Are you an early bird or a night owl? It’s an often-asked question to get to know new friends, co-workers, college roommates, and significant others alike. No matter which you identify with, even the earliest of risers can have problems getting their brain woken up and firing on all cylinders before the sun is up.
Whether you love mornings or hate them, you can’t deny that, when your morning starts right, the rest of your day runs so much more smoothly. In fact, the most successful people have a few things to say about morning routines.
Straight from some of the most successful people out there, here are five morning habits to boost productivity:
Productivity expert and author of Design Your Day, Claire Diaz Ortiz, says how you start your day can impact your productivity throughout the entire day by anchoring you and making sure you stay focused on what's important. While there’s no special morning routine which works best for everyone, in general, incorporating a gratitude practice and goal-oriented planning are very helpful when creating a new morning routine to boost your productivity.
Getting your blood pumping is great way to wake up your mind and body, and focus your energy, before starting your workday. If you’re bored with your workout routine or need some ideas to get back into the groove, try joining the CEO of Starbucks Howard Schulz on an early morning bike ride, power walking with Congresswoman Nancy Pelosi, or even launching a dance party like Shonda Rhimes.
It can be tempting to rush out the door or head straight for the home office and skip breakfastagain, but Oprah Winfrey is here to tell you that breakfast is worth the time. It kick starts your metabolism, reduces your risk for diabetes, and gives you more energy throughout the day. For a well-balanced morning meal, follow Oprah’s lead and start your day with a healthy breakfast of complex carbs, fiber, and protein.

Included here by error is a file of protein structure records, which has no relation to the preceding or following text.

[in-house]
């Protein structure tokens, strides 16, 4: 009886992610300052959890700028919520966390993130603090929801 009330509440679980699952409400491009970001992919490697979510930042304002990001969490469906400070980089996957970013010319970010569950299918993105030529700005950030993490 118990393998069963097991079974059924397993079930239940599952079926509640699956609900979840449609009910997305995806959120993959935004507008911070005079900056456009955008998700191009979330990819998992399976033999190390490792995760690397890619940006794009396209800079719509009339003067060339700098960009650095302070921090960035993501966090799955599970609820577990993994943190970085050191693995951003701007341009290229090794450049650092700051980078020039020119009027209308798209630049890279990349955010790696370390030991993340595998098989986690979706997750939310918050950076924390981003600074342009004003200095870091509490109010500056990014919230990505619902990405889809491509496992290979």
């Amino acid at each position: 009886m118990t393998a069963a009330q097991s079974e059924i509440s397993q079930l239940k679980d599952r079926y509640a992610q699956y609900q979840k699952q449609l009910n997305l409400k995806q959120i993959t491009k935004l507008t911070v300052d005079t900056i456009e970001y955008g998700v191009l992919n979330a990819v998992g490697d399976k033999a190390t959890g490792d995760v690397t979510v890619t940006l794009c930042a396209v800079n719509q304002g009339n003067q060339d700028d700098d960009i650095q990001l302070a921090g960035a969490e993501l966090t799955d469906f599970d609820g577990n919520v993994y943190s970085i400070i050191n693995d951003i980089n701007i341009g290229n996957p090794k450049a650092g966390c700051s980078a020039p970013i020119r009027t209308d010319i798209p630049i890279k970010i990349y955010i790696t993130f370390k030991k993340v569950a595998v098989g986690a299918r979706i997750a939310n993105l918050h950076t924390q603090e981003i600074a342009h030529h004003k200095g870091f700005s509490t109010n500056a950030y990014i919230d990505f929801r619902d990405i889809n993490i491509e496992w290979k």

If mornings alone are hard enough for you, don’t make them any more difficult by forcing yourself to make more decisions than is absolutely necessary and potentially draining your mental energy before the day even gets started. Take a cue from Kenneth Chenault, CEO of American Express, and write down three things each evening that you would like to accomplish the next day. Mornings are easier when you know what’s coming.
Brian Tracy, author of “Eat the Frog” encourages people to do just that - “eat the frog” (i.e. the hard thing you just do not want to do) based on this quote from Mark Twain: "If the first thing you do each morning is to eat a live frog, you can go through the day with the satisfaction of knowing that that is probably the worst thing that is going to happen to you all day long." Do the worst thing first for a confidence booster and to avoid it looming over your head for the rest of the day.
Even if mornings are just not your cup of tea, try implementing a few of these suggestions of morning habits to boost productivity from ultra-successful people, and see if your opinion of mornings doesn’t start shifting.